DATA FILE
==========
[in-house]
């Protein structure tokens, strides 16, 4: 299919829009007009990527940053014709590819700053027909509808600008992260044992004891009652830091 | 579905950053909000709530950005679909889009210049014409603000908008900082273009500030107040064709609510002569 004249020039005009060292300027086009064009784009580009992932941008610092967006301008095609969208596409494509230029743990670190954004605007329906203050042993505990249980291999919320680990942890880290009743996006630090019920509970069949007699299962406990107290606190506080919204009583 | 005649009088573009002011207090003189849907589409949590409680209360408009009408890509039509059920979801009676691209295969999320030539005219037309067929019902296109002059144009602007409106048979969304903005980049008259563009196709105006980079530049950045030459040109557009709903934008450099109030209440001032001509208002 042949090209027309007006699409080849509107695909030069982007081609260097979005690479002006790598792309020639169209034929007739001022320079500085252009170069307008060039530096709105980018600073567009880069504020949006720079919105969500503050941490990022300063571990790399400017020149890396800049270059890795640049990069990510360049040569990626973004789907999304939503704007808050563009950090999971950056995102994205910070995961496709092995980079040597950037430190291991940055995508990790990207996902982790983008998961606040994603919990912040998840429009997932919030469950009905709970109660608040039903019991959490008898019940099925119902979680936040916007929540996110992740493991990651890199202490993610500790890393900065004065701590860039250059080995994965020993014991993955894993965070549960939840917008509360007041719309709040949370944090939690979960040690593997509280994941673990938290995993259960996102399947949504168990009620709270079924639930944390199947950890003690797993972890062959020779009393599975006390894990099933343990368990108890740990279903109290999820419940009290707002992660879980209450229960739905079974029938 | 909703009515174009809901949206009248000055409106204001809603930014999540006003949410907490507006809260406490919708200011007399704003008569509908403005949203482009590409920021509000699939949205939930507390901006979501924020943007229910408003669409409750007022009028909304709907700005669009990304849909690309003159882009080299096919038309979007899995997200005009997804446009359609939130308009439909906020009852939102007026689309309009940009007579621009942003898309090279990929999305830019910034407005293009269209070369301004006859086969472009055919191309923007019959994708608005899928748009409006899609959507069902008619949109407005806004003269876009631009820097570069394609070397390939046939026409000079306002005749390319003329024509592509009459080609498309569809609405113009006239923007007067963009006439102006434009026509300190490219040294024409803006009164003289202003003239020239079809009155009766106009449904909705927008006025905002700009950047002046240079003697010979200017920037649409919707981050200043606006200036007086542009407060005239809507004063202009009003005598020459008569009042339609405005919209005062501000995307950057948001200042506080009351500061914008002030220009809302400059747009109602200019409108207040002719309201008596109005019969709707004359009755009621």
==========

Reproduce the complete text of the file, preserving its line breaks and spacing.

[in-house]
């Protein structure tokens, strides 16, 4: 299919829009007009990527940053014709590819700053027909509808600008992260044992004891009652830091 | 579905950053909000709530950005679909889009210049014409603000908008900082273009500030107040064709609510002569 004249020039005009060292300027086009064009784009580009992932941008610092967006301008095609969208596409494509230029743990670190954004605007329906203050042993505990249980291999919320680990942890880290009743996006630090019920509970069949007699299962406990107290606190506080919204009583 | 005649009088573009002011207090003189849907589409949590409680209360408009009408890509039509059920979801009676691209295969999320030539005219037309067929019902296109002059144009602007409106048979969304903005980049008259563009196709105006980079530049950045030459040109557009709903934008450099109030209440001032001509208002 042949090209027309007006699409080849509107695909030069982007081609260097979005690479002006790598792309020639169209034929007739001022320079500085252009170069307008060039530096709105980018600073567009880069504020949006720079919105969500503050941490990022300063571990790399400017020149890396800049270059890795640049990069990510360049040569990626973004789907999304939503704007808050563009950090999971950056995102994205910070995961496709092995980079040597950037430190291991940055995508990790990207996902982790983008998961606040994603919990912040998840429009997932919030469950009905709970109660608040039903019991959490008898019940099925119902979680936040916007929540996110992740493991990651890199202490993610500790890393900065004065701590860039250059080995994965020993014991993955894993965070549960939840917008509360007041719309709040949370944090939690979960040690593997509280994941673990938290995993259960996102399947949504168990009620709270079924639930944390199947950890003690797993972890062959020779009393599975006390894990099933343990368990108890740990279903109290999820419940009290707002992660879980209450229960739905079974029938 | 909703009515174009809901949206009248000055409106204001809603930014999540006003949410907490507006809260406490919708200011007399704003008569509908403005949203482009590409920021509000699939949205939930507390901006979501924020943007229910408003669409409750007022009028909304709907700005669009990304849909690309003159882009080299096919038309979007899995997200005009997804446009359609939130308009439909906020009852939102007026689309309009940009007579621009942003898309090279990929999305830019910034407005293009269209070369301004006859086969472009055919191309923007019959994708608005899928748009409006899609959507069902008619949109407005806004003269876009631009820097570069394609070397390939046939026409000079306002005749390319003329024509592509009459080609498309569809609405113009006239923007007067963009006439102006434009026509300190490219040294024409803006009164003289202003003239020239079809009155009766106009449904909705927008006025905002700009950047002046240079003697010979200017920037649409919707981050200043606006200036007086542009407060005239809507004063202009009003005598020459008569009042339609405005919209005062501000995307950057948001200042506080009351500061914008002030220009809302400059747009109602200019409108207040002719309201008596109005019969709707004359009755009621």